In recent years, it has been shown that humans have active brown adipose (BAT) depots, raising the question of whether activation and recruitment can be a target to counterbalance the current obesity pandemic. Here, we that a 10-day cold acclimation protocol in humans increases BAT activity parallel with an increase in nonshivering thermogenesis (NST). No sex in BAT presence and activity were found either before or after cold Respiration measurements in permeabilized fibers and isolated revealed no significant contribution of skeletal muscle mitochondrial to the increased NST. Based on cell-specific markers and on uncoupling (characteristic of both BAT and beige/brite cells), this study did not "browning" of abdominal subcutaneous white adipose tissue upon cold The observed physiological acclimation is in line with the subjective temperature sensation; upon cold acclimation, the subjects judged the warmer, felt more comfortable in the cold, and reported less shivering. combined results suggest that a variable indoor environment with exposures might be an acceptable and economic manner to increase energy expenditure and may contribute to counteracting the current obesity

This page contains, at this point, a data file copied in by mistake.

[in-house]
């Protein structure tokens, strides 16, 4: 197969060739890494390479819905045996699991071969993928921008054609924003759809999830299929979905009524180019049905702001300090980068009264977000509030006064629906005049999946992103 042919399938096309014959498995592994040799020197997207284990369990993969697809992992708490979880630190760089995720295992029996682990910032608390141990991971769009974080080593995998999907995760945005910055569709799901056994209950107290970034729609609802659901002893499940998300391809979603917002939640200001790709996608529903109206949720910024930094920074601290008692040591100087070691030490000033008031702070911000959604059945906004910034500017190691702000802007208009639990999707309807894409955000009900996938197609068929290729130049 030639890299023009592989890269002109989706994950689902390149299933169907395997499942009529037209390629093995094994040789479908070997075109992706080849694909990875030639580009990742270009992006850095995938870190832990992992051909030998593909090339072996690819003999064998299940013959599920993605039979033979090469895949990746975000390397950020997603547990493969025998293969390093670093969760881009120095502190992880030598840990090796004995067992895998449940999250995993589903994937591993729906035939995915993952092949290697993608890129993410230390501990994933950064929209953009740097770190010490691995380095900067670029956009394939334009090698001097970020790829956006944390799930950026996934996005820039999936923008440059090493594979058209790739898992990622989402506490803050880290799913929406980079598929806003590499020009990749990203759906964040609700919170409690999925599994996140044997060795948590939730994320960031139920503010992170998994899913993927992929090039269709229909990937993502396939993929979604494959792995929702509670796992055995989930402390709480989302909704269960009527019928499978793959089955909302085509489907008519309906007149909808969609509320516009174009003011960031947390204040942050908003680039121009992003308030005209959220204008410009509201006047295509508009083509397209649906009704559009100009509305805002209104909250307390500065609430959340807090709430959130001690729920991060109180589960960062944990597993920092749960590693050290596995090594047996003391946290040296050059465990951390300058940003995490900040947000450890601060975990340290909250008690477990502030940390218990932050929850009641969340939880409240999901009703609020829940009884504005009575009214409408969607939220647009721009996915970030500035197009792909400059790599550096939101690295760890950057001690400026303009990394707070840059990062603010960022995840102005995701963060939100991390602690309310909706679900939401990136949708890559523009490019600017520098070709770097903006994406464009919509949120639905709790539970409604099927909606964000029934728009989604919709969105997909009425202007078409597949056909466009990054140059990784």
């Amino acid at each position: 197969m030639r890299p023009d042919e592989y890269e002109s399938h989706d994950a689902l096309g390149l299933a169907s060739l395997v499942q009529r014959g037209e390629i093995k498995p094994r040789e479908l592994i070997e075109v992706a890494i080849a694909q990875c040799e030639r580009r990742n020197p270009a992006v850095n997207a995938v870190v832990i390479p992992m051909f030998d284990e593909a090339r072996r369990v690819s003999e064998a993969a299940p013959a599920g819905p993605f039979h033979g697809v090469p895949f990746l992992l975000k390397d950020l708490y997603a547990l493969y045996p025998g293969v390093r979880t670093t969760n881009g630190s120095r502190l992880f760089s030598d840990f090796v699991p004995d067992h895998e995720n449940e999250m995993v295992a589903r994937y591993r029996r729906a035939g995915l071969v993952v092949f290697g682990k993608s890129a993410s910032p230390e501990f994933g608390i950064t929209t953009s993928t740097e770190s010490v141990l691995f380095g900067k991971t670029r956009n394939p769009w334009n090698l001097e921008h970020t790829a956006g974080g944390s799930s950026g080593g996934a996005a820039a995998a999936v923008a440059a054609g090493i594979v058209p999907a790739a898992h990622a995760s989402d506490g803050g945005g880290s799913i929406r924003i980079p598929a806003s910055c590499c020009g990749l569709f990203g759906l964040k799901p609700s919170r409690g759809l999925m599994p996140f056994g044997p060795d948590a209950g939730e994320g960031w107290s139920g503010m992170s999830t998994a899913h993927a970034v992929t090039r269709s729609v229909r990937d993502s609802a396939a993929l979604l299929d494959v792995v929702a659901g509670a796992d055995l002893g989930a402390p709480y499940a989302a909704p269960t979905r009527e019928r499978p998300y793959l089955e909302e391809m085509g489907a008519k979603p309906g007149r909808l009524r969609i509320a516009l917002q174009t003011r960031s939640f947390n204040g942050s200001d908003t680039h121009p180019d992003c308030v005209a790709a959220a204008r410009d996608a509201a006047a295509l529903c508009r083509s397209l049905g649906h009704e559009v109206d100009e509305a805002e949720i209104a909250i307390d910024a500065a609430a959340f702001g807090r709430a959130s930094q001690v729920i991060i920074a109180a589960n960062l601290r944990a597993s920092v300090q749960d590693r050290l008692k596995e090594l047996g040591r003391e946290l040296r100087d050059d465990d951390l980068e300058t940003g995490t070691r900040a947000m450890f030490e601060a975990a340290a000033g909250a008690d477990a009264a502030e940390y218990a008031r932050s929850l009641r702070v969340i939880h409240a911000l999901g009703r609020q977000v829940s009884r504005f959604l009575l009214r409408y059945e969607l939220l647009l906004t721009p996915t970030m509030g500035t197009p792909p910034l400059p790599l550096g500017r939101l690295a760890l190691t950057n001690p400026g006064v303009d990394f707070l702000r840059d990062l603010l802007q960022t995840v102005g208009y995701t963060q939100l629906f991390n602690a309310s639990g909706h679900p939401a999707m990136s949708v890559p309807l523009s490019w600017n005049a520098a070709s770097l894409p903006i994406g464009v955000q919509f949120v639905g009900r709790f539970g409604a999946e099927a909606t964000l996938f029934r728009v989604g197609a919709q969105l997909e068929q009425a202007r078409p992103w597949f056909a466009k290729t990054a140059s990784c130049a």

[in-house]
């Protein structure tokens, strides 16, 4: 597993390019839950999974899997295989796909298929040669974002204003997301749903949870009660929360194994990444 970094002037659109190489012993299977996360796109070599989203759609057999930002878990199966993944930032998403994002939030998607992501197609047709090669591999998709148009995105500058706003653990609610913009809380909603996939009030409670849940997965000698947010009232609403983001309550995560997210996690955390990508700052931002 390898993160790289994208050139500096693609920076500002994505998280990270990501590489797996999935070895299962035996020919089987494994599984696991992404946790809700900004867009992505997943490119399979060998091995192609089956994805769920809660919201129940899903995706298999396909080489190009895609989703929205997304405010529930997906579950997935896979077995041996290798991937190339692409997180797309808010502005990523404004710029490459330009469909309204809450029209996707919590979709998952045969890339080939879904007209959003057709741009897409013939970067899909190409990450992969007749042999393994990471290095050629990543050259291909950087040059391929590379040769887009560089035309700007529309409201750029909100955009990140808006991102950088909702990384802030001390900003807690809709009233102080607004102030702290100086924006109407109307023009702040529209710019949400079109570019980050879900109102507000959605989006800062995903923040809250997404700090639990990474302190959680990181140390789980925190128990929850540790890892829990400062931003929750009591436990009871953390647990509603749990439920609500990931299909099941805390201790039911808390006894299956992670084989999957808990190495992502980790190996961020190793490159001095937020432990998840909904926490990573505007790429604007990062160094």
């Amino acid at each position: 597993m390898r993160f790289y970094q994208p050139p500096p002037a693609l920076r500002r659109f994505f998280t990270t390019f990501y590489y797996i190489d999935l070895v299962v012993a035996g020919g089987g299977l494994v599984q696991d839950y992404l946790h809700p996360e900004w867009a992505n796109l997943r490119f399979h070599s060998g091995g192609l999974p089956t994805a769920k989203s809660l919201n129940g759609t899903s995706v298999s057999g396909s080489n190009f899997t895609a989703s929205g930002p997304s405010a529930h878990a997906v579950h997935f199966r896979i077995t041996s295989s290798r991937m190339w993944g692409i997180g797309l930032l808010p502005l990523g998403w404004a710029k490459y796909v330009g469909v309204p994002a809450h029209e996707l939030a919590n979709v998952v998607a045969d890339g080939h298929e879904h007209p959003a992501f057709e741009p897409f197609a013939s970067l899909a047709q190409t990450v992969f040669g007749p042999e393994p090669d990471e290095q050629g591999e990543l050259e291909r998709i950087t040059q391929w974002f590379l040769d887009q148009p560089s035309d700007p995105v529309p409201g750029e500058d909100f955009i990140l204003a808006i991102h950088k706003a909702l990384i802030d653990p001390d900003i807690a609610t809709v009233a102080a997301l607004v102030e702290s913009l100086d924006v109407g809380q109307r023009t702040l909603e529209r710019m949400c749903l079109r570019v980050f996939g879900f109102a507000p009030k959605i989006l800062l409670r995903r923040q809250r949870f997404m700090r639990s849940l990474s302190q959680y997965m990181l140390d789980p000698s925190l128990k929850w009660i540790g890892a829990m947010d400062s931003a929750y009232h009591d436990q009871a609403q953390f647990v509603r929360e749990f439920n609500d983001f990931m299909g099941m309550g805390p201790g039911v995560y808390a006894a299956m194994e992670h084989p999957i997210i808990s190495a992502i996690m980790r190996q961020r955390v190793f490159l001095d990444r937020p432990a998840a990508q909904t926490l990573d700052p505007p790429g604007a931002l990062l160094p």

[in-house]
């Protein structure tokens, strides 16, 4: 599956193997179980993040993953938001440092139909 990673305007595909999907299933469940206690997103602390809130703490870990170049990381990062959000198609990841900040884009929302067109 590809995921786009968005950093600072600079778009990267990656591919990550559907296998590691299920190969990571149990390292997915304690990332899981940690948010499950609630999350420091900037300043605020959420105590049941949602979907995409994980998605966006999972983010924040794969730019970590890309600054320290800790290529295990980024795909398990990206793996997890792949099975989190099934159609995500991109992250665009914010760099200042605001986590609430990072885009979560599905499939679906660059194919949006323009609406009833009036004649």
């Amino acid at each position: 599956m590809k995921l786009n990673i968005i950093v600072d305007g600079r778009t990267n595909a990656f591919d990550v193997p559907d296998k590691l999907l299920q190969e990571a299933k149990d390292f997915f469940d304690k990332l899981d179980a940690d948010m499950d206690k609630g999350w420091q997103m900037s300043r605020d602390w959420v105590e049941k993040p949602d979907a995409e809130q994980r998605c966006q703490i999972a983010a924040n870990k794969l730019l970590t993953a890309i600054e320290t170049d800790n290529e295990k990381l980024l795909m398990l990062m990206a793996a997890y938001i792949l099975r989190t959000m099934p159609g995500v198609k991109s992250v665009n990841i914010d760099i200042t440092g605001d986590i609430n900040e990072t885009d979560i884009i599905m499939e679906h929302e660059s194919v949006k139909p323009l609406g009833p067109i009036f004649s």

- INDUCED ADAPTIVE THERMOGENESIS
- ADIPOSE-TISSUE ACTIVITY
- PHYSIOLOGICAL SIGNIFICANCE
- MITOCHONDRIAL DYSFUNCTION
- ADULT HUMANS
van der Lans, A. A., Hoeks, J.
, Brans, B., Vijgen, G. H. E. J., Visser, M. G., Vosselman, M. J., Hansen, J., Jorgensen, J. A., Wu, J., Mottaghy, F. M., Schrauwen, P., & van Marken Lichtenbelt, W. D.
(2013). Cold acclimation recruits human brown fat and increases nonshivering thermogenesis
. Journal of Clinical Investigation
(8), 3395-3403. https://doi.org/10.1172/JCI68993